Issue: Under Illinois law, what determines whether an item being loaded for transport was "in the stream of commerce" or not?
|Area of Law:||Personal Injury & Negligence|
|Keywords:||Stream of commerce; Product; Products liability|
|Cited Cases:||595 N.E.2d 670; 172 Ill. Dec. 309; 321 N.E.2d 744; 176 Ill. Dec. 800; 558 N.E.2d 626|
Illinois has adopted the Restatement (Second) of Torts general rule of strict products liability, tort liability that extends to one engaged in commerce who supplies to another a defective product that causes injury. Johnson v. Danville Cash & Carry Lumber Co., 200 Ill. App. 3d 196, 558 N.E.2d 626, 146 Ill. Dec. 663 (1990). This rule extends to the entire chain of commerce.
One of the key factors in determining a party’s liability under this theory is whether the party has placed the product in the stream of commerce. This principle has been used by courts to distinguish a casual or one-time seller of a product from a defendant who is engaged in the business of selling products. A product need not be mass produced or placed on shelves in many locations to be considered in the stream of commerce, however; "[i]t is sufficient if the defendant is engaged in the business of selling the product and markets it to the buyer for the buyer’s use." Boddie v. Litton Unit Handling Sys., 118 Ill. App. 3d 520, 455 N.E.2d 142, 74 Ill. Dec. 112 (1983).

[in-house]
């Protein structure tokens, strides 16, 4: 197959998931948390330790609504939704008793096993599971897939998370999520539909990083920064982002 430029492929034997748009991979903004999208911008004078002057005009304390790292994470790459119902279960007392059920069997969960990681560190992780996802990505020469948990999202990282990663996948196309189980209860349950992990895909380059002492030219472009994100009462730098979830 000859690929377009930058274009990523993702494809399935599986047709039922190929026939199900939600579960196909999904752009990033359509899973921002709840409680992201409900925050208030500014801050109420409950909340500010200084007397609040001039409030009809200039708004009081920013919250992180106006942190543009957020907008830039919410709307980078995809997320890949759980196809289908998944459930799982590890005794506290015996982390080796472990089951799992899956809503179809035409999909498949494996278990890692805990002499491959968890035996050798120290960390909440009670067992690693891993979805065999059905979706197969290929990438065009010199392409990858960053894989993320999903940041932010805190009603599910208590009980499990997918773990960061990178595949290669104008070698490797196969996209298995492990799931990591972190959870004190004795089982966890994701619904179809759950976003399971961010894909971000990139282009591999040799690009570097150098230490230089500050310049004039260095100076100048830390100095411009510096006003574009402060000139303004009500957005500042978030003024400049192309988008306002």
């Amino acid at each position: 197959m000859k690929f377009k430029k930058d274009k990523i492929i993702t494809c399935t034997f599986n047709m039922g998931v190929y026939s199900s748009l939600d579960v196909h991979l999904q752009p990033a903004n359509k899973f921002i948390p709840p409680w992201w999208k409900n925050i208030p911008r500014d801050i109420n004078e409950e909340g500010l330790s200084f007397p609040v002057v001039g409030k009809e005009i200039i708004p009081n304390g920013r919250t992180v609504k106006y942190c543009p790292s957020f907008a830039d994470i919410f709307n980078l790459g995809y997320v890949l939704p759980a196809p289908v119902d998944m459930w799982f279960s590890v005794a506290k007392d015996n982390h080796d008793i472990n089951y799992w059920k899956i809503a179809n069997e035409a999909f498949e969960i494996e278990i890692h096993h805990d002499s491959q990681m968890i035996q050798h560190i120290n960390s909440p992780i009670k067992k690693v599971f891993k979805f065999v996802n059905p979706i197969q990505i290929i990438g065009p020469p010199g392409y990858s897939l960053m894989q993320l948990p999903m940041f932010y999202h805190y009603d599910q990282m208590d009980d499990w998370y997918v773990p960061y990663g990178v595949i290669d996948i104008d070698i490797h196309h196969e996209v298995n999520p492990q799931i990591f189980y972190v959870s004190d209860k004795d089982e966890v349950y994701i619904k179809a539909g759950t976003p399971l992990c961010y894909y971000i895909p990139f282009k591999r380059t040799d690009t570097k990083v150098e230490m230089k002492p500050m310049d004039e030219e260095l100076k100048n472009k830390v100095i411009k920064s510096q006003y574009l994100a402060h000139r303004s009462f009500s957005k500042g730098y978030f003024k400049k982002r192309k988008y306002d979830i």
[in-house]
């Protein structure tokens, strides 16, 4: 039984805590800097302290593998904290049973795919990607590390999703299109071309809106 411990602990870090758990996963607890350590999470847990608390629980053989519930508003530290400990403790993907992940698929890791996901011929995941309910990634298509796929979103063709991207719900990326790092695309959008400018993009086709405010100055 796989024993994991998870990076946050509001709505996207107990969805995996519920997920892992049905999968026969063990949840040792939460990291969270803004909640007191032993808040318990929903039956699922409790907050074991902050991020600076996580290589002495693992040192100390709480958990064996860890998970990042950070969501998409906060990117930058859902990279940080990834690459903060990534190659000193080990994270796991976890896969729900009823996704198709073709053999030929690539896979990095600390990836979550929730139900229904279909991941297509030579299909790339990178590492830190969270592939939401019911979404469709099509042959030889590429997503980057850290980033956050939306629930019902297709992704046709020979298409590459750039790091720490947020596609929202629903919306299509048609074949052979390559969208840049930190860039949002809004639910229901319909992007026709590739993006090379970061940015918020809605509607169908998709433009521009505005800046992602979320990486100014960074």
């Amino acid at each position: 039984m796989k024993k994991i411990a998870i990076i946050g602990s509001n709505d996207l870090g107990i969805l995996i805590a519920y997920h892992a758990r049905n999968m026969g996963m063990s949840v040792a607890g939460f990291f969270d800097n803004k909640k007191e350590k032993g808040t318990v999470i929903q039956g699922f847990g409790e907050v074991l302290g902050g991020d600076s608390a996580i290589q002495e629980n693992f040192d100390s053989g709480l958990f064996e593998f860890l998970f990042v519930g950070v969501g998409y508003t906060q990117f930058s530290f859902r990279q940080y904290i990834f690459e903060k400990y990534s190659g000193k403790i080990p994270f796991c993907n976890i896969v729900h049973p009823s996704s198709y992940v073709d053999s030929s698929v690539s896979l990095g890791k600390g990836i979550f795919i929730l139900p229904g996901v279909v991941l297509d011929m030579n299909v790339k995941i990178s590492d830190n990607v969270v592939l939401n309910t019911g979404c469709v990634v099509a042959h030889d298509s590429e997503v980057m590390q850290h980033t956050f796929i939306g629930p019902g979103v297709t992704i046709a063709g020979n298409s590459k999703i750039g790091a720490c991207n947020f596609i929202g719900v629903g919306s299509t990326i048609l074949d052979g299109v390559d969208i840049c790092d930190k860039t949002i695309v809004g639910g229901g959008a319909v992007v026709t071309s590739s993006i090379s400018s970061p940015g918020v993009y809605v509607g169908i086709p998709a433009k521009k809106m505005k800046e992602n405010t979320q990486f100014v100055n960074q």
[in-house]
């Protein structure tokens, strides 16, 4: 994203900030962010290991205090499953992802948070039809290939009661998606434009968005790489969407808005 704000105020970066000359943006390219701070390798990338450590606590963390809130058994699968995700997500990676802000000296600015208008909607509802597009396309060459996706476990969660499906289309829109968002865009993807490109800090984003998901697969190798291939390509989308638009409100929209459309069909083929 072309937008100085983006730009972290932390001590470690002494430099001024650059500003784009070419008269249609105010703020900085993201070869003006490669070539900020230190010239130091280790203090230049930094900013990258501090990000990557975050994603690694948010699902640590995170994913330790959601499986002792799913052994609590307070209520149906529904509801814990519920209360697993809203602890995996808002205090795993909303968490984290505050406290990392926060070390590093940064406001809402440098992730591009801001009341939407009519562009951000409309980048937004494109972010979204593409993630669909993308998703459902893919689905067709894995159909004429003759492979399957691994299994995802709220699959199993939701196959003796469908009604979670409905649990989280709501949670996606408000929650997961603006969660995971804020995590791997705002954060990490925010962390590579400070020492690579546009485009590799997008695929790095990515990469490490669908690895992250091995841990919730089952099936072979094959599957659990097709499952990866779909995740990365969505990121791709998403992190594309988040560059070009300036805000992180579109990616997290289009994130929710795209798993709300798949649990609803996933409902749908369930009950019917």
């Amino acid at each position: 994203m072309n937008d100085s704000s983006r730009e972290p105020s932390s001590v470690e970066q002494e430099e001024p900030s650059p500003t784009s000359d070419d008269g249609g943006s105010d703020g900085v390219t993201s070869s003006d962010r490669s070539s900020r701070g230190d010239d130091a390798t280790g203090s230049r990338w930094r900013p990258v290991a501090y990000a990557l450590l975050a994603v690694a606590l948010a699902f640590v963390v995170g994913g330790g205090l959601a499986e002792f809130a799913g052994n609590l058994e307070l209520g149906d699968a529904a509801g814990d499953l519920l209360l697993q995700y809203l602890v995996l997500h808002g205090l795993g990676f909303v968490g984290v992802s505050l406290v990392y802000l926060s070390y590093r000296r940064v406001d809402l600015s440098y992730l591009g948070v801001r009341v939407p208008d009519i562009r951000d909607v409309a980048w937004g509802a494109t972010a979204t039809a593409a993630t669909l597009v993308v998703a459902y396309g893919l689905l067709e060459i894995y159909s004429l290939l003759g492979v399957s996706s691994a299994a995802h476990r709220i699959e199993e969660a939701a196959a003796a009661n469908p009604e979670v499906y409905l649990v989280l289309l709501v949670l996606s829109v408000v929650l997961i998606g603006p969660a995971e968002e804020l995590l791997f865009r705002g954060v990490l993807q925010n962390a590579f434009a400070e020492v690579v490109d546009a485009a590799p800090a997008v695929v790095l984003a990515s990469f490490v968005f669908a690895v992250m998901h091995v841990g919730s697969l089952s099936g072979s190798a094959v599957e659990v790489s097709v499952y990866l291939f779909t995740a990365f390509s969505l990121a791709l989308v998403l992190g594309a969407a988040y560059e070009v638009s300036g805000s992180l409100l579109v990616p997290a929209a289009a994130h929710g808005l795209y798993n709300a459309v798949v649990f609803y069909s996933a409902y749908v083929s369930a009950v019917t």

A product will be deemed in the stream of commerce either if it is found to be a necessary incident to the products that the defendant sells or if it is an integral part of the defendant’s marketing operation. Gilliland v. Rothermel, 83 Ill. App. 3d 116, 403 N.E.2d 759, 38 Ill. Dec. 528 (1980). Thus, in Bainter […]